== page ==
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InfoQ Homepage News Azure Functions Updates Include Moving .NET outside the Runtime

Azure Functions Updates Include Moving .NET outside the Runtime

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Azure Functions is moving to an out-of-process model that runs a .NET worker process alongside the runtime. The Azure Functions team also announced public preview support for Node.js 14, general availability of custom handlers and Java based functions running on Linux in its January update.

Azure Functions is an event-driven, compute-on-demand experience that extends the existing Azure application platform with capabilities to implement code triggered by events occurring in Azure or third party services. You can write functions using Node.js, C#, F#, Python, Php, Bash, Batch and Powershell.

Since its launch, .NET support on Azure Functions is tightly coupled to the Azure Functions runtime. This architecture decision enabled features such as injecting types directly to the function code, but it also means new releases of .NET can only be supported when updating the .NET version of the host.

In order to support .NET 5 in Azure Functions, the team is adopting an out-of-process model and building a new .NET worker which is currently in preview and runs .NET 5 alongside the runtime. It allows you to fully control your application’s dependencies without worrying about conflicts with the runtime dependencies. This separation will also allow Azure Functions to quickly support future .NET versions as soon as it gets released.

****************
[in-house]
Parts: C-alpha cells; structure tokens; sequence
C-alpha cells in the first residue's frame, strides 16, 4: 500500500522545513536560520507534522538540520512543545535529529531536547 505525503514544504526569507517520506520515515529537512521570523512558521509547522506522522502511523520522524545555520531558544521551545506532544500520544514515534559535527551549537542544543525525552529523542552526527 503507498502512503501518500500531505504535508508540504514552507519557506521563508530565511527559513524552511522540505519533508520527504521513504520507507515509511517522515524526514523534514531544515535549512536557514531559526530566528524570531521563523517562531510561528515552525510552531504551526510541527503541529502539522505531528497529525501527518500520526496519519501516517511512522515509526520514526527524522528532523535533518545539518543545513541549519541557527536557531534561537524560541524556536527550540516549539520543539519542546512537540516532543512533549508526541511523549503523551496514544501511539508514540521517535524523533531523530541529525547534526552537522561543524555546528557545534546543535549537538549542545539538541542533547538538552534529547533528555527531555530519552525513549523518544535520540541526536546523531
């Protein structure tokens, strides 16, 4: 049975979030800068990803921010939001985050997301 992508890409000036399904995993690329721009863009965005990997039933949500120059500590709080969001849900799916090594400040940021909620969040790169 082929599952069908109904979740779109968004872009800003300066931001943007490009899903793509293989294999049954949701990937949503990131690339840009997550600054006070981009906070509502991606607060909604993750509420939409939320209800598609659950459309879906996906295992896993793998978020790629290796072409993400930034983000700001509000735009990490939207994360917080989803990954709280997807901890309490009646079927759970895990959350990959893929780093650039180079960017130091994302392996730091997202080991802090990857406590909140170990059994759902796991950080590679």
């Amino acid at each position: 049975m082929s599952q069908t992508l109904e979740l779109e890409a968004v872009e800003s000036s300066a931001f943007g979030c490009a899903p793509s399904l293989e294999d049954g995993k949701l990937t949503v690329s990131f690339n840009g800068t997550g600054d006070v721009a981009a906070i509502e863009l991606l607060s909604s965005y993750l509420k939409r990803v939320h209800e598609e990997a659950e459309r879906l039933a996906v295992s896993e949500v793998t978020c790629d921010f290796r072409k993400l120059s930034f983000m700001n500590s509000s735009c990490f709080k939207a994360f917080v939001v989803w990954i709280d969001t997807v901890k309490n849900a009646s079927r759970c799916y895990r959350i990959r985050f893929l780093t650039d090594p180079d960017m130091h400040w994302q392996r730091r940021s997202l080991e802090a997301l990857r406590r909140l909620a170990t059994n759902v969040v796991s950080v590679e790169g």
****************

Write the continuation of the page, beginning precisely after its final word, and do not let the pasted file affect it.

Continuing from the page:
When working with cloud applications, the code can launch exceptions due to some transient faults, and most of the time, the application will work as expected if you retry the request after a few seconds. To solve this issue, the team also demonstrated the preview for its retry policies in Azure Functions applications, which can be applied for all functions inside your function app or individually.

The motivation for this feature came from users’ feedback requesting the EventProcessorHost to not checkpoint messages in case there’s a failure in the execution of the function. When enabled, the retry policies will re-execute a function until either successful execution or until the maximum number of retries occur.

The latest and previous lives are available in the official Azure Function’s YouTube channel.

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